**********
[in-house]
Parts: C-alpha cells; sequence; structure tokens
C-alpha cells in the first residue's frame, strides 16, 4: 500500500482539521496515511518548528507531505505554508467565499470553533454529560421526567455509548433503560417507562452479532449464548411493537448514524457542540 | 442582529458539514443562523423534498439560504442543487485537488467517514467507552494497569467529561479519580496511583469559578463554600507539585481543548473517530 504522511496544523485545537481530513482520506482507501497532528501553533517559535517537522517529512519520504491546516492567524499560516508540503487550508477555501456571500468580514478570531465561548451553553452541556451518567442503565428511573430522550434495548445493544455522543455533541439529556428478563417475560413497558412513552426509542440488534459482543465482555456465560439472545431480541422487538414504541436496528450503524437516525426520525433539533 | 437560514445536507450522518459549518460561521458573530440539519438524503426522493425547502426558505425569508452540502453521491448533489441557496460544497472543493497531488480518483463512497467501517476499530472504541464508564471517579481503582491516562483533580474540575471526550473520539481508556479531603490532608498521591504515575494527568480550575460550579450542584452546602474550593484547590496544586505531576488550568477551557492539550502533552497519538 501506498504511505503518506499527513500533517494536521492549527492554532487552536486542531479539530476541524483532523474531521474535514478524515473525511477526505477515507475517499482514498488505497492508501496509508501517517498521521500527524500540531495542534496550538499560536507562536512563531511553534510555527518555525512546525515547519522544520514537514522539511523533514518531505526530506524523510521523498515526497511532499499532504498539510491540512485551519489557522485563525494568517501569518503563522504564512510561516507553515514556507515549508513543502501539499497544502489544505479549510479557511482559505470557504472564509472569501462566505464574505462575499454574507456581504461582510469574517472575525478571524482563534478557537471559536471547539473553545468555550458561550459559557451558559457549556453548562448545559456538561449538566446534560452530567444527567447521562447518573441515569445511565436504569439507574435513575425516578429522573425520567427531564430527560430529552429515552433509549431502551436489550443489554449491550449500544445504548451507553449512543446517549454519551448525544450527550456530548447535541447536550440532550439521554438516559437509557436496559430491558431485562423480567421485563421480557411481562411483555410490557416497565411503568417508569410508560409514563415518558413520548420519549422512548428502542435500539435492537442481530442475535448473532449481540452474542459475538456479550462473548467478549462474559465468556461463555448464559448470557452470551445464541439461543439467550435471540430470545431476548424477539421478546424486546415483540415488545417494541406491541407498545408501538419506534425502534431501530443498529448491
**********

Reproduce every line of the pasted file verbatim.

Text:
[in-house]
Parts: C-alpha cells; sequence; structure tokens
C-alpha cells in the first residue's frame, strides 16, 4: 500500500482539521496515511518548528507531505505554508467565499470553533454529560421526567455509548433503560417507562452479532449464548411493537448514524457542540 | 442582529458539514443562523423534498439560504442543487485537488467517514467507552494497569467529561479519580496511583469559578463554600507539585481543548473517530 504522511496544523485545537481530513482520506482507501497532528501553533517559535517537522517529512519520504491546516492567524499560516508540503487550508477555501456571500468580514478570531465561548451553553452541556451518567442503565428511573430522550434495548445493544455522543455533541439529556428478563417475560413497558412513552426509542440488534459482543465482555456465560439472545431480541422487538414504541436496528450503524437516525426520525433539533 | 437560514445536507450522518459549518460561521458573530440539519438524503426522493425547502426558505425569508452540502453521491448533489441557496460544497472543493497531488480518483463512497467501517476499530472504541464508564471517579481503582491516562483533580474540575471526550473520539481508556479531603490532608498521591504515575494527568480550575460550579450542584452546602474550593484547590496544586505531576488550568477551557492539550502533552497519538 501506498504511505503518506499527513500533517494536521492549527492554532487552536486542531479539530476541524483532523474531521474535514478524515473525511477526505477515507475517499482514498488505497492508501496509508501517517498521521500527524500540531495542534496550538499560536507562536512563531511553534510555527518555525512546525515547519522544520514537514522539511523533514518531505526530506524523510521523498515526497511532499499532504498539510491540512485551519489557522485563525494568517501569518503563522504564512510561516507553515514556507515549508513543502501539499497544502489544505479549510479557511482559505470557504472564509472569501462566505464574505462575499454574507456581504461582510469574517472575525478571524482563534478557537471559536471547539473553545468555550458561550459559557451558559457549556453548562448545559456538561449538566446534560452530567444527567447521562447518573441515569445511565436504569439507574435513575425516578429522573425520567427531564430527560430529552429515552433509549431502551436489550443489554449491550449500544445504548451507553449512543446517549454519551448525544450527550456530548447535541447536550440532550439521554438516559437509557436496559430491558431485562423480567421485563421480557411481562411483555410490557416497565411503568417508569410508560409514563415518558413520548420519549422512548428502542435500539435492537442481530442475535448473532449481540452474542459475538456479550462473548467478549462474559465468556461463555448464559448470557452470551445464541439461543439467550435471540430470545431476548424477539421478546424486546415483540415488545417494541406491541407498545408501538419506534425502534431501530443498529448491